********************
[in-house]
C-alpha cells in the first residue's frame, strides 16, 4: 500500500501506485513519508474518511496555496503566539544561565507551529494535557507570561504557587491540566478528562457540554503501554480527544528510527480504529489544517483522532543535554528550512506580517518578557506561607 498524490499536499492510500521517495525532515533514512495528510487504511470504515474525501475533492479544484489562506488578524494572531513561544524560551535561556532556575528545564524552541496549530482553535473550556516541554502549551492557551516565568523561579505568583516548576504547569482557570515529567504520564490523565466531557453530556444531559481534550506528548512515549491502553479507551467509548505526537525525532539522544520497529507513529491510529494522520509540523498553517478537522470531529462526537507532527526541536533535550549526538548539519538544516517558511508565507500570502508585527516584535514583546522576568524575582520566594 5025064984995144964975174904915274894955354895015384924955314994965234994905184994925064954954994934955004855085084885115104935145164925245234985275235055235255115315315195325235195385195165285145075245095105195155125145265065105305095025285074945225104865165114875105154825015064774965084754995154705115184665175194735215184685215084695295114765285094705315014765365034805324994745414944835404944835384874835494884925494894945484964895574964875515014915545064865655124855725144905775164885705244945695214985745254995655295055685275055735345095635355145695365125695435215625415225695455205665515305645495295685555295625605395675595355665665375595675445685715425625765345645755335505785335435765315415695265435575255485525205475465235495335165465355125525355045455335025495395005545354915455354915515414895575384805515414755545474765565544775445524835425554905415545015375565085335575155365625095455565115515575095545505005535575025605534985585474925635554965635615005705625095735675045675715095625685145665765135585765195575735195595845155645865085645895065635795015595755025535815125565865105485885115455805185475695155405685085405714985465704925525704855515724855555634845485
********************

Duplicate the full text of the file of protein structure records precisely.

[in-house]
C-alpha cells in the first residue's frame, strides 16, 4: 500500500501506485513519508474518511496555496503566539544561565507551529494535557507570561504557587491540566478528562457540554503501554480527544528510527480504529489544517483522532543535554528550512506580517518578557506561607 498524490499536499492510500521517495525532515533514512495528510487504511470504515474525501475533492479544484489562506488578524494572531513561544524560551535561556532556575528545564524552541496549530482553535473550556516541554502549551492557551516565568523561579505568583516548576504547569482557570515529567504520564490523565466531557453530556444531559481534550506528548512515549491502553479507551467509548505526537525525532539522544520497529507513529491510529494522520509540523498553517478537522470531529462526537507532527526541536533535550549526538548539519538544516517558511508565507500570502508585527516584535514583546522576568524575582520566594 5025064984995144964975174904915274894955354895015384924955314994965234994905184994925064954954994934955004855085084885115104935145164925245234985275235055235255115315315195325235195385195165285145075245095105195155125145265065105305095025285074945225104865165114875105154825015064774965084754995154705115184665175194735215184685215084695295114765285094705315014765365034805324994745414944835404944835384874835494884925494894945484964895574964875515014915545064865655124855725144905775164885705244945695214985745254995655295055685275055735345095635355145695365125695435215625415225695455205665515305645495295685555295625605395675595355665665375595675445685715425625765345645755335505785335435765315415695265435575255485525205475465235495335165465355125525355045455335025495395005545354915455354915515414895575384805515414755545474765565544775445524835425554905415545015375565085335575155365625095455565115515575095545505005535575025605534985585474925635554965635615005705625095735675045675715095625685145665765135585765195575735195595845155645865085645895065635795015595755025535815125565865105485885115455805185475695155405685085405714985465704925525704855515724855555634845485